Nebraska senator Ben Sasse, a former university president, published a book last year: The Vanishing American Adult: Our Coming-of-Age Crisis—and How to Rebuild a Culture of Self-Reliance. It made The New York Times bestseller list. In his introduction, Senator Sasse writes:
A friend recently shared that he and his wife have become increasingly worried about their kids. They have a 10-year-old boy and a 14-year-old girl who are, by almost any measure, dream kids. They are respectful toward adults, have good friendship networks, work diligently at school, and get top grades. Other parents often comment on how they wish their kids were more like my friend's. But he and his wife are focused on behavior that occurs at home outside the public gaze, namely, their 10-year-old's obsession with YouTube and their 14-year-old's penchant for spending endless hours paging through social media updates and re-watching episodes of The Office.
'This probably sounds familiar to most parents, but my friend's angst stung more when he explained the primary reason why he and his wife have begun to worry. Sure, like all of us they are concerned about screen time being addictive and changing kids' brains. They worry that social media can produce bullying or depression. But their ache is deeper: They are scared of a behavioral change they're observing. They've noticed that all of this screen time seems to imbue their kids with a zombie-like passivity. They detect a decline of agency, of initiative, of liveliness.
Oddly, while the kids know and admit that they are much happier doing other things—playing with friends, throwing a baseball, taking a hike, accomplishing something tangible—they can't find the initiative to get started on these activities on their own. They will do these other things, but only when their parents take the lead in arranging them. In the absence of intervention, the kids remain passive. My friend often arrives home from work (his wife also works but gets home earlier) to find his wife starting on dinner and the kids sprawled out on the floor or couch, their facial expressions blank; attempts to engage them are met with only vague recognition that a conversation is taking place. Even their physical bearing seems to have been altered during these times—normally alert and engaged, they now seem tired, listless, enervated. My friend wasn't complaining; he was actually scared: How will they possibly make it on their own? What magic moment after age 14 will lead them to suddenly switch from passivity to the responsibility-taking of adulthood?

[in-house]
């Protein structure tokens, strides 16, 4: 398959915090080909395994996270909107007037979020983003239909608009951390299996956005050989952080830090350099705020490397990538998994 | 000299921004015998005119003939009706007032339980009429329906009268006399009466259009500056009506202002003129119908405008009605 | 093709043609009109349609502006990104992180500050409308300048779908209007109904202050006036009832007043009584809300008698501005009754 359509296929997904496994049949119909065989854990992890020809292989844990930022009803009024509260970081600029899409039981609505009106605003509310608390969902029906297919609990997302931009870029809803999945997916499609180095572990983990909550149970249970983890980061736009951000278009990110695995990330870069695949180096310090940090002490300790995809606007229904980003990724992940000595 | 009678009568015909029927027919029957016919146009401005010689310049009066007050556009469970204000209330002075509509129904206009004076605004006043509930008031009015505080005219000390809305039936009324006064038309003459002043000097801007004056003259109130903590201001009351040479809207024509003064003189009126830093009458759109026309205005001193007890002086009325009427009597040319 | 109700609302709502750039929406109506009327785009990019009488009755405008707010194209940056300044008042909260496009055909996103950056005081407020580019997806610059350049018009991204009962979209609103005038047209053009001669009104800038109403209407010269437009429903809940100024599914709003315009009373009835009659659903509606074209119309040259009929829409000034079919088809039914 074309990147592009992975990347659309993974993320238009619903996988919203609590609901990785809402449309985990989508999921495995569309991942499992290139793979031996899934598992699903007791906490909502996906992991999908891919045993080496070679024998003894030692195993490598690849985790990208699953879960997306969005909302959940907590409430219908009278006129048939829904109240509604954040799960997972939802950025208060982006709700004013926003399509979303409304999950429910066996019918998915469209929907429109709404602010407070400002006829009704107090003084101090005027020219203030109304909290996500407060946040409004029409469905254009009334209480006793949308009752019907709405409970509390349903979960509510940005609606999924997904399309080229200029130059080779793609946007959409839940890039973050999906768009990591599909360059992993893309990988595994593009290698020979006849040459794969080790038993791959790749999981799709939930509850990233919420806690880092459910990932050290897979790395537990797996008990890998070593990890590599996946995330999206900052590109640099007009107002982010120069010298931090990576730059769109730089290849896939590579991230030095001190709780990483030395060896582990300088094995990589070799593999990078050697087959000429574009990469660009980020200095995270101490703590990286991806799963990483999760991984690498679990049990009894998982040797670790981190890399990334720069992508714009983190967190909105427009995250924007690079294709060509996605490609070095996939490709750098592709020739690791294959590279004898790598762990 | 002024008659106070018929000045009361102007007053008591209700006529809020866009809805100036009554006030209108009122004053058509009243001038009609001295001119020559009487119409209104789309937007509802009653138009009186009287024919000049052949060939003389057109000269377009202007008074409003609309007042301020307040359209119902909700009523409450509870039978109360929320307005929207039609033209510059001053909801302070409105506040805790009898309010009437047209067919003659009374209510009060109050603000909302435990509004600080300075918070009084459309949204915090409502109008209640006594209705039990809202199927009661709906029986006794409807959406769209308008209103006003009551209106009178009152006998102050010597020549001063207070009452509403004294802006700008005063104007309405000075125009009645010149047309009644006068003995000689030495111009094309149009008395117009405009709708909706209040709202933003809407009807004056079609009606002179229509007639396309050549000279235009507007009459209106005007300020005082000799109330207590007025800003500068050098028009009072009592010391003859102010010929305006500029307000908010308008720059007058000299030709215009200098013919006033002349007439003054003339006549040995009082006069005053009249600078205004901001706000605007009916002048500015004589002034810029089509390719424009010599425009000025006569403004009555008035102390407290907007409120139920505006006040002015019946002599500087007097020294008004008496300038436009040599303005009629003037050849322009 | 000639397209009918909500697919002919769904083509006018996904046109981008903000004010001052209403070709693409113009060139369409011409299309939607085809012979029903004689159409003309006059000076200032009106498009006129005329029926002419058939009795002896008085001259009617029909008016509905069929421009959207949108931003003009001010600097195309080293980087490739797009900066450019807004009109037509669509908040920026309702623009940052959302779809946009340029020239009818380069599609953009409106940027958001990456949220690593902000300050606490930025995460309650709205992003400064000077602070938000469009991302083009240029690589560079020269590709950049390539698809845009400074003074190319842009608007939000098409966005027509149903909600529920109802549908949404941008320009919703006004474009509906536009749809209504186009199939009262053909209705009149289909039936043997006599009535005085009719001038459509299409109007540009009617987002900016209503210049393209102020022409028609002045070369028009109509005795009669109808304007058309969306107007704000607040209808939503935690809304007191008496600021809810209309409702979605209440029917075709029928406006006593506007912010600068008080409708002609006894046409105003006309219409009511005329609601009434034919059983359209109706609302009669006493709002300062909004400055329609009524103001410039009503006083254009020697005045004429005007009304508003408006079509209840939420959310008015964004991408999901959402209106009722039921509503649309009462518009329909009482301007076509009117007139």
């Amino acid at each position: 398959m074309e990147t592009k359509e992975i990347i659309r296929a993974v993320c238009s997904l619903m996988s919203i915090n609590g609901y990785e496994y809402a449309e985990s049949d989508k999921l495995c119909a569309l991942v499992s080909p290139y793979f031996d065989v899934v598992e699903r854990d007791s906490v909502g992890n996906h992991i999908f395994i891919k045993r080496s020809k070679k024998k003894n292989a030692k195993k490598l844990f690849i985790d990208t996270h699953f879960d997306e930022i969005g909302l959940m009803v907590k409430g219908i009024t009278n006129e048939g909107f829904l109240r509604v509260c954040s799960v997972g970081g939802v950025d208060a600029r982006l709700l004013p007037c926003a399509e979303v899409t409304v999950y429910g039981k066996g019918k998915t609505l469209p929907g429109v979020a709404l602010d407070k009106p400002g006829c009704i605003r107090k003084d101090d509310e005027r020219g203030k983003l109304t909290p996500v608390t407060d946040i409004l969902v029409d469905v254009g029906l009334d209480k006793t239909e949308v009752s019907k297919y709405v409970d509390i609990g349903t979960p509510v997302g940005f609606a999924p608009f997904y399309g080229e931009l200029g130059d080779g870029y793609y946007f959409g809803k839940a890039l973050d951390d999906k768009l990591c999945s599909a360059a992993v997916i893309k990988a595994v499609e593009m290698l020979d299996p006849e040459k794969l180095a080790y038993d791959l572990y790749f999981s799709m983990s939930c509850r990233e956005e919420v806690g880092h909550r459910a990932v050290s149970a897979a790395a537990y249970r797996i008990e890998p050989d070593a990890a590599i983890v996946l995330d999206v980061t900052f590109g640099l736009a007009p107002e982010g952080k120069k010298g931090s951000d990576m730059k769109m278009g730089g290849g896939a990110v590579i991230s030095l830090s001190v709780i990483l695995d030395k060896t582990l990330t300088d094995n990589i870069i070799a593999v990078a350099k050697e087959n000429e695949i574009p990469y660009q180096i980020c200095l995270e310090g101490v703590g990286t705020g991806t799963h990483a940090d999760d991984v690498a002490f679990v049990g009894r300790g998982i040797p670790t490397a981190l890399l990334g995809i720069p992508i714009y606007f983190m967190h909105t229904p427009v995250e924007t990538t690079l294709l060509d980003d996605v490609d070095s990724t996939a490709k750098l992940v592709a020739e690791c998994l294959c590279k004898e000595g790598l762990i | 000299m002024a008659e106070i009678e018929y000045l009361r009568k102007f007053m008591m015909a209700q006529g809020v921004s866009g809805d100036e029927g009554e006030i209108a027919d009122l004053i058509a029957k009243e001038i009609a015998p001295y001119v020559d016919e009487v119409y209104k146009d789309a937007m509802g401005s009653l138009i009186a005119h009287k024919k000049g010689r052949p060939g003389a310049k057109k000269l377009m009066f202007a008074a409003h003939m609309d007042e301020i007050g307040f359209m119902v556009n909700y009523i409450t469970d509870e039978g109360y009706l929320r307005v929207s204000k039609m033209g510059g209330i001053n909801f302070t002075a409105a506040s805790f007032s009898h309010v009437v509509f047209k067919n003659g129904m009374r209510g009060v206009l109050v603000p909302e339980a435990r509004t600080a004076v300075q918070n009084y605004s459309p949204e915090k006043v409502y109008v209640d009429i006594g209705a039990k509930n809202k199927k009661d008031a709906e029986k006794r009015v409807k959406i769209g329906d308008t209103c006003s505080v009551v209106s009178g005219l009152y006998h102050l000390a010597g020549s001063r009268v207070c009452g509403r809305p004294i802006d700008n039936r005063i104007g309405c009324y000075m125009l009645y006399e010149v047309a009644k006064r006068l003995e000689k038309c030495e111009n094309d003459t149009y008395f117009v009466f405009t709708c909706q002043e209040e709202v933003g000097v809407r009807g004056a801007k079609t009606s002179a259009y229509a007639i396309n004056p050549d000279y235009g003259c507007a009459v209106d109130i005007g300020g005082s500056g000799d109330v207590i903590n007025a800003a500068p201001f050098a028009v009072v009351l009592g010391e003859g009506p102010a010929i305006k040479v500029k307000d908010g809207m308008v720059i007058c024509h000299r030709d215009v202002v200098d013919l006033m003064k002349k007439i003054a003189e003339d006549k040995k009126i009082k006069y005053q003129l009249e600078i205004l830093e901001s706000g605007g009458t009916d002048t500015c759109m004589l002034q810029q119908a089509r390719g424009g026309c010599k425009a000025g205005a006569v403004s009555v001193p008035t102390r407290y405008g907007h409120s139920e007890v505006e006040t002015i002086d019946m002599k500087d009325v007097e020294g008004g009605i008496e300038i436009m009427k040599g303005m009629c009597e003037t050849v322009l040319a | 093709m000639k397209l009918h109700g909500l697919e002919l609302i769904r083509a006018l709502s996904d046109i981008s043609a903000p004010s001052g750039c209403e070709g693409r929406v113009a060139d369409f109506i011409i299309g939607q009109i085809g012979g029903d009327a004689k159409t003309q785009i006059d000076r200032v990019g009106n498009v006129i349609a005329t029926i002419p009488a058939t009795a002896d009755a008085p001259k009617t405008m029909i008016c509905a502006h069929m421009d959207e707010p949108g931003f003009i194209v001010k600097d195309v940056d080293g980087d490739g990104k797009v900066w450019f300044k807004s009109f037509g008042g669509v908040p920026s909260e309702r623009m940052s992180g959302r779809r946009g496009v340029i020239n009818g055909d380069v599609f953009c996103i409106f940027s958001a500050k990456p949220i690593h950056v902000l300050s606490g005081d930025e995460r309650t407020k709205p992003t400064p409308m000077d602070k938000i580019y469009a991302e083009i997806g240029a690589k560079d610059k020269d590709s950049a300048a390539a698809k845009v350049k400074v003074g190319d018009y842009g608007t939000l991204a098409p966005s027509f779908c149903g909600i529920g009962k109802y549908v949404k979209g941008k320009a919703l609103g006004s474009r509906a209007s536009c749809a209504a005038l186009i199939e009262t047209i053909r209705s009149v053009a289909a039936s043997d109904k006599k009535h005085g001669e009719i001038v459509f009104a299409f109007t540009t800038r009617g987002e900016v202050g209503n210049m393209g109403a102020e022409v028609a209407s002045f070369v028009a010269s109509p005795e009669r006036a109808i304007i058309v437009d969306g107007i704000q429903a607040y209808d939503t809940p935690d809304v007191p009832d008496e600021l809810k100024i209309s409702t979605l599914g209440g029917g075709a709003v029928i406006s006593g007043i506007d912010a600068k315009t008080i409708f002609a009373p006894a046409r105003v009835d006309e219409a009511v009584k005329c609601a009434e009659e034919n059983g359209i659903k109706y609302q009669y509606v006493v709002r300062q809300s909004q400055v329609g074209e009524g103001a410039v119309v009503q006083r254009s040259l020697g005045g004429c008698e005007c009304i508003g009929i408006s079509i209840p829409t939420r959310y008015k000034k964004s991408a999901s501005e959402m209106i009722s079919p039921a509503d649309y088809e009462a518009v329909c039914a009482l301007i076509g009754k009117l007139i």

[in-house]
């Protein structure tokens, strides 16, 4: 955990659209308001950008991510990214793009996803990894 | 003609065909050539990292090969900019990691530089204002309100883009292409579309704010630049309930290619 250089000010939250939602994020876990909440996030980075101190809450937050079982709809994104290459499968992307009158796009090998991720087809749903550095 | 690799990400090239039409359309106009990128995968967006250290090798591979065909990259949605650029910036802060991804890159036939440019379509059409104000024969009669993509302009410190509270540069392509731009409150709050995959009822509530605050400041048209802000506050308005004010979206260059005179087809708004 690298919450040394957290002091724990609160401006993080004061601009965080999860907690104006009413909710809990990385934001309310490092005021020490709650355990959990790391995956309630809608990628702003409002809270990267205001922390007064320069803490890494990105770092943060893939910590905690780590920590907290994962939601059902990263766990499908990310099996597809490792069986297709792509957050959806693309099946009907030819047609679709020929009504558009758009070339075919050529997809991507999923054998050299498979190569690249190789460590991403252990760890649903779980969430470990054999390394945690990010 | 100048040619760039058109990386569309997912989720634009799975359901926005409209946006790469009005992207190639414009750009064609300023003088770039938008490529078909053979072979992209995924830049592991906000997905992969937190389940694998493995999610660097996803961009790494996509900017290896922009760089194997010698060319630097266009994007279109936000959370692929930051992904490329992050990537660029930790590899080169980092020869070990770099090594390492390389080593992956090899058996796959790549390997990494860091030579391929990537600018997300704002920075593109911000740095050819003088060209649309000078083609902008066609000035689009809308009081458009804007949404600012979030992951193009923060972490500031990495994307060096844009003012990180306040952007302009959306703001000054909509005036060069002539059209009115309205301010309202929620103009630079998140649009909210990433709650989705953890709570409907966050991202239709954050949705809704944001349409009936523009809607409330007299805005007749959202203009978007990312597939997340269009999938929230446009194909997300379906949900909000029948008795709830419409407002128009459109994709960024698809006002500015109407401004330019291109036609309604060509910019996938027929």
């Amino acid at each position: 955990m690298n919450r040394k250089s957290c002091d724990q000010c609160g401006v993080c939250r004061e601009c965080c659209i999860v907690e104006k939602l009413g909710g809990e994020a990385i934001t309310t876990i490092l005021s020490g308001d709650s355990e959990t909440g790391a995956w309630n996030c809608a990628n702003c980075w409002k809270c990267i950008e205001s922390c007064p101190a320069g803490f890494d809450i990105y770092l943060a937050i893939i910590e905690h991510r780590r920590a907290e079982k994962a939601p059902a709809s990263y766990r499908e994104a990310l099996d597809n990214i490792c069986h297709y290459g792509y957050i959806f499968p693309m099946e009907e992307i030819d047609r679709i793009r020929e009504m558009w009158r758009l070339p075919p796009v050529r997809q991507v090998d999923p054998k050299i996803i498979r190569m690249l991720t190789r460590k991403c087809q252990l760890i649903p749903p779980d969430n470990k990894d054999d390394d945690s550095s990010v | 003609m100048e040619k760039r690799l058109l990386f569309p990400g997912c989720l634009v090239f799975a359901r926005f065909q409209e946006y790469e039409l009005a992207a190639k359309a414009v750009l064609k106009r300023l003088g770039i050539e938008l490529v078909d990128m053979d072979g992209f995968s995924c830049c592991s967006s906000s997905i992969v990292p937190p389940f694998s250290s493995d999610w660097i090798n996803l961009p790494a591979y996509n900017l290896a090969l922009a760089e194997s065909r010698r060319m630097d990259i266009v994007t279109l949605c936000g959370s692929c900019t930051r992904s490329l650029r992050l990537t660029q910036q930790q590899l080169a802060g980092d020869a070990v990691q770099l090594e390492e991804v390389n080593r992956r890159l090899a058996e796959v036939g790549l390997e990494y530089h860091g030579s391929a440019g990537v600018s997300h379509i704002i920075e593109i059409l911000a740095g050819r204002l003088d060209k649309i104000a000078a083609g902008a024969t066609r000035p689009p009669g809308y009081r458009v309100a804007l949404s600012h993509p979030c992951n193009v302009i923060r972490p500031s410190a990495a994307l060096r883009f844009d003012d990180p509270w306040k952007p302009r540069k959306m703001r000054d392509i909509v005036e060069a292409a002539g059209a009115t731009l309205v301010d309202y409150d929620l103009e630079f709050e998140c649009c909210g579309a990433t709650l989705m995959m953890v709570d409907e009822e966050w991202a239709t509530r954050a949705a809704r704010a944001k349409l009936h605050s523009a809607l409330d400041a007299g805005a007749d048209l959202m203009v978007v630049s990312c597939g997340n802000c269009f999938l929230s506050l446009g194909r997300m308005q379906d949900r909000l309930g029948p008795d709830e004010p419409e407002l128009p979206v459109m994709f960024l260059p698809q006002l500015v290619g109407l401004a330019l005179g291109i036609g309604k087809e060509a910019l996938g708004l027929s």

[...]There are forces bigger than any one family at work here: societal affluence that allows us to "entertain ourselves to death," changes in technology, the radical separation of the household and thus kids' upbringing from exposure to meaningful work, and a broader cultural amnesia about child-rearing that makes it harder for individual families to inculcate a sense of self-reliance. How do we awaken an aspiration to self-disciplined independence when the neighbors' kids are almost all suffering from the same affluenza?
Of course, Senator Sasse has traded the academe for Congress. So many will be inclined to dismiss the book... well, just because. Still the senator examines a problem that deserves non-partisan attention—a problem the QBE European Leadership School exists to address in a powerfully effective three-week course. Read "Why the ELS," here.